Regulators focus on effective crypto rules

AsianInvestor’s recent coverage of crypto investing has focused on investors' own concerns about the potential risks. Regulators and rating agencies have also been expressing their opinions on how rule-making should proceed.
Regulators focus on effective crypto rules

In 2008, a loose US regulatory and rating regime relating to collateralised debt obligations, credit default swaps and other esoteric securities led to the collapse of Lehman Brothers and brought global markets to their knees.

The emergence of a new breed of alternative investments centred on cryptocurrencies is making supervisory agencies in Asia and further afield a lot more cautious in 2022. 

The charm offensive by Changpeng  Zhao (CZ), the founder and chief executive of Binance, the world’s biggest cryptocurrency exchange, illustrates the need for providers and regulators to work more closely together.

A year ago, the UK's Financial Conduct Authority ordered Binance to stop all regulated activities in that jurisdiction, saying it was “not capable of being effectively supervised”.

In an interview last week (25 June) with the UK newspaper The Observer, CZ said he is on a mission to talk to governments and regulators, to explain how Binance is structured and how the exchange plans to tighten its security to avoid being used as a conduit to launder billions in drug money.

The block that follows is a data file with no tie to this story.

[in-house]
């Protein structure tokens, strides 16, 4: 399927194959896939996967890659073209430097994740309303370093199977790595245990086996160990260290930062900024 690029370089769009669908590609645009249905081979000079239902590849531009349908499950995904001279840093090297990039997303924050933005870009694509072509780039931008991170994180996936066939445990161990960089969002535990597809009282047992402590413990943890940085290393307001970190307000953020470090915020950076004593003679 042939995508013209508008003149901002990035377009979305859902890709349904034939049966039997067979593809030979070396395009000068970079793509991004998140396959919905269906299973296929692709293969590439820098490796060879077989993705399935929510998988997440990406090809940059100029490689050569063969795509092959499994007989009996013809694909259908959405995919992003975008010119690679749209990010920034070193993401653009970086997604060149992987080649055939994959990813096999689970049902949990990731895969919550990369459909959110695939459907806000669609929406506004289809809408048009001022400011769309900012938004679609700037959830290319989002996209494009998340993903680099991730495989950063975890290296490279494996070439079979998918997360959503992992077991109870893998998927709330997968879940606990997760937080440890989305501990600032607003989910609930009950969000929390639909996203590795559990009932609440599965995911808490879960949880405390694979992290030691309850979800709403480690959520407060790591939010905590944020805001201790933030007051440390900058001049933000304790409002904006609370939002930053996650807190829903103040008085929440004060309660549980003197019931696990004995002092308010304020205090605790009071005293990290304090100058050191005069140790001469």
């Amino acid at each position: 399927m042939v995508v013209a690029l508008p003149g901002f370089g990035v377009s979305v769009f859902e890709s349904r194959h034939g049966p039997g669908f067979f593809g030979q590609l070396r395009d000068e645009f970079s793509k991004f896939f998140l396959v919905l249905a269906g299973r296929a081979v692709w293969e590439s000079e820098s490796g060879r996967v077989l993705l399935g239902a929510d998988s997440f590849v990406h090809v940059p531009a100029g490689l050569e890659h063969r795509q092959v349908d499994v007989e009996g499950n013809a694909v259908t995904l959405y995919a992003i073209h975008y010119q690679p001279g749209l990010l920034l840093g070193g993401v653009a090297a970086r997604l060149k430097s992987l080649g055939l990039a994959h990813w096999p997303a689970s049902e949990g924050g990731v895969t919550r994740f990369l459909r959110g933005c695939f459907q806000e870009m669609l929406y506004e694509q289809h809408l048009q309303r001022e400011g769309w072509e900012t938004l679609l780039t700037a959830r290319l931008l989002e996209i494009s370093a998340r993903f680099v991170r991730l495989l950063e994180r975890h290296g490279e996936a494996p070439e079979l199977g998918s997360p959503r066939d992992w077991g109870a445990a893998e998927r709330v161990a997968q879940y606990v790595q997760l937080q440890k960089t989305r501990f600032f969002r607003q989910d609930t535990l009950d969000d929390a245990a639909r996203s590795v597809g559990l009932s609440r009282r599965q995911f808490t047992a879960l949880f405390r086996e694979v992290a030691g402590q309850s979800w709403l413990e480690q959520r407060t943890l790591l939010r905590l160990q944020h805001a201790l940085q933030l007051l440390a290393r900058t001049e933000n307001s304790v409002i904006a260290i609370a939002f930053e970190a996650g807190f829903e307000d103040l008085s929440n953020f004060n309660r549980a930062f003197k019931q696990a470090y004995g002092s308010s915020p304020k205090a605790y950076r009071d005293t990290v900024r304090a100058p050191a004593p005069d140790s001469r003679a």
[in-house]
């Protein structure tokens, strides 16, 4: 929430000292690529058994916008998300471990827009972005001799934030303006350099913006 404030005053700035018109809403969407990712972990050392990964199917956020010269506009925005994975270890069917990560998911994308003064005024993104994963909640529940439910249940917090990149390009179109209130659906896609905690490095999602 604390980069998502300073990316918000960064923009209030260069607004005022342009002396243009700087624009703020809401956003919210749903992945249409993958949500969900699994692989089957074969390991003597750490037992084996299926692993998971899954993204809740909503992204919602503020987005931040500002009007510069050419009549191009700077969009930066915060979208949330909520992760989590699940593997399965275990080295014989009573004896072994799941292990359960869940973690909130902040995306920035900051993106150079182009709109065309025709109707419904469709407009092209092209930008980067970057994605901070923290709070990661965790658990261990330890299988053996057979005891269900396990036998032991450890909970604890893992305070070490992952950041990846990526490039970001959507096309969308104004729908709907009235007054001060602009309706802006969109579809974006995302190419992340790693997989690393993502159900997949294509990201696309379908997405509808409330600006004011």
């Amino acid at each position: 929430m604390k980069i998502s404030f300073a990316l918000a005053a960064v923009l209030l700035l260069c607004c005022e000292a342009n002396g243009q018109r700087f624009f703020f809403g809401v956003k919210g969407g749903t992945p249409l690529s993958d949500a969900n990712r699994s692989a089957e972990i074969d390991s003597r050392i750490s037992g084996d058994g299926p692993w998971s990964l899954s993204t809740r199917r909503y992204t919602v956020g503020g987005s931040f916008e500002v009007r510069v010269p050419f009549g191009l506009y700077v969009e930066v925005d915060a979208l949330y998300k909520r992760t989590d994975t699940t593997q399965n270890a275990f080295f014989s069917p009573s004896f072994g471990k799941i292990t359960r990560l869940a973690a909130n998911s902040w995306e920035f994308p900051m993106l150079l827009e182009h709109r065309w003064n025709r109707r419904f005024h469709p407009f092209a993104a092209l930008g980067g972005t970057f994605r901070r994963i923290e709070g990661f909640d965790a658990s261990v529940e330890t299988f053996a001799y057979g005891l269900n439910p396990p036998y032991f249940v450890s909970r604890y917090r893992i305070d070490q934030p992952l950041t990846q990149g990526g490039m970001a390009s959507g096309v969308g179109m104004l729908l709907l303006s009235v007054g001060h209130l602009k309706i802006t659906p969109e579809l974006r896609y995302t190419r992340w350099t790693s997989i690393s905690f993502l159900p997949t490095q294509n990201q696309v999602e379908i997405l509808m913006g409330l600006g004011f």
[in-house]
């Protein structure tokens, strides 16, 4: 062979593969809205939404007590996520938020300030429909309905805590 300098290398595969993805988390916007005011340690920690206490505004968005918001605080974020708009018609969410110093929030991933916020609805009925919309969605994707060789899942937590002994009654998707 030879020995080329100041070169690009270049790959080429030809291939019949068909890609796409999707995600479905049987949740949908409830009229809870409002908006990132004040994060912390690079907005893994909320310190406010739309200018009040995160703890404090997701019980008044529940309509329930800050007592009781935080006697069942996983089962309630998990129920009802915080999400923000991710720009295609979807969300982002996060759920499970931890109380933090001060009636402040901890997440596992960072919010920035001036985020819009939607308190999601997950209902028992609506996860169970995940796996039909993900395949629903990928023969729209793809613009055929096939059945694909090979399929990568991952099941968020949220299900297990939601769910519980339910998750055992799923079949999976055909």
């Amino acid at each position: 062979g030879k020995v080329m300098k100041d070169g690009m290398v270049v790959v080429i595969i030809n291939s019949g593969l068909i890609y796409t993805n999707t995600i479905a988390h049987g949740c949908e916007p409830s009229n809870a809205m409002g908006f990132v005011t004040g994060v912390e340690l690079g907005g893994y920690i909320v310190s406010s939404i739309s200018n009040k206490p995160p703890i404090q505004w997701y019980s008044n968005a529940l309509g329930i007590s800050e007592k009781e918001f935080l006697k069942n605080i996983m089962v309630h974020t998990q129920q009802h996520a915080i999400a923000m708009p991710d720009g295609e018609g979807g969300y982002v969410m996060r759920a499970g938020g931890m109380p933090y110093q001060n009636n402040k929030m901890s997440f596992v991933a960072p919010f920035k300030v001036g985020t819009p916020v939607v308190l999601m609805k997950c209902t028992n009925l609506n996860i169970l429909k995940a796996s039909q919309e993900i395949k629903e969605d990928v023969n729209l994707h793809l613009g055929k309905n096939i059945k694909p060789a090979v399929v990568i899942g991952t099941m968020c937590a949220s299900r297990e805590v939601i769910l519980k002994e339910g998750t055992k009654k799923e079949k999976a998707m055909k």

Family office crypto investor Timothy Tsui told AsianInvestor, “First of all regulators have to understand what the coin or the DeFi organisation does. Then they have to get up to speed with what’s happening in the market. If they can get to grips with that, then they can rate it or regulate it.”

The Monetary Authority of Singapore (MAS) has been engaging with participants in the digital assets market, believing that decentralised finance (DeFi) could enhance the accessibility and affordability of financial services.

At the end of May, the MAS announced Project Guardian, an initiative that seeks to explore the economic potential of asset tokenisation, initially in the creation of a common market infrastructure.

Sopnendu Mohanty, chief fintech officer at the MAS, said at the time, “Through practical experimentation with the financial industry, we seek to sharpen our understanding in this rapidly transforming digital assets ecosystem.”

The first pilot under Project Guardian, which DBS Bank, JP Morgan Chase and Marketnode (a Singapore Exchange and Temasek joint venture digital infrastructure operator) are leading, aims to enable secured borrowing and lending on a public blockchain-based network through the execution of smart contracts.


In Hong Kong, the local securities regulator is most concerned with investor protection. The Securities and Futures Commission (SFC) included guidance in its annual report published last Wednesday (June 22) on its progress in regulating virtual assets.

“We strive to provide a clear, well-defined environment to support the development of fintech, including the rapidly growing field of virtual assets”, it said. This includes providing input to the Hong Kong government as it prepares to update the Anti-Money Laundering and Counter-Terrorist Financing Ordinance.

These changes would give the SFC the power to license and regulate centralised virtual asset exchanges trading non-security tokens.  The government is aiming to introduce the draft bill into the Legislative Council by the end of this week (end June 2022).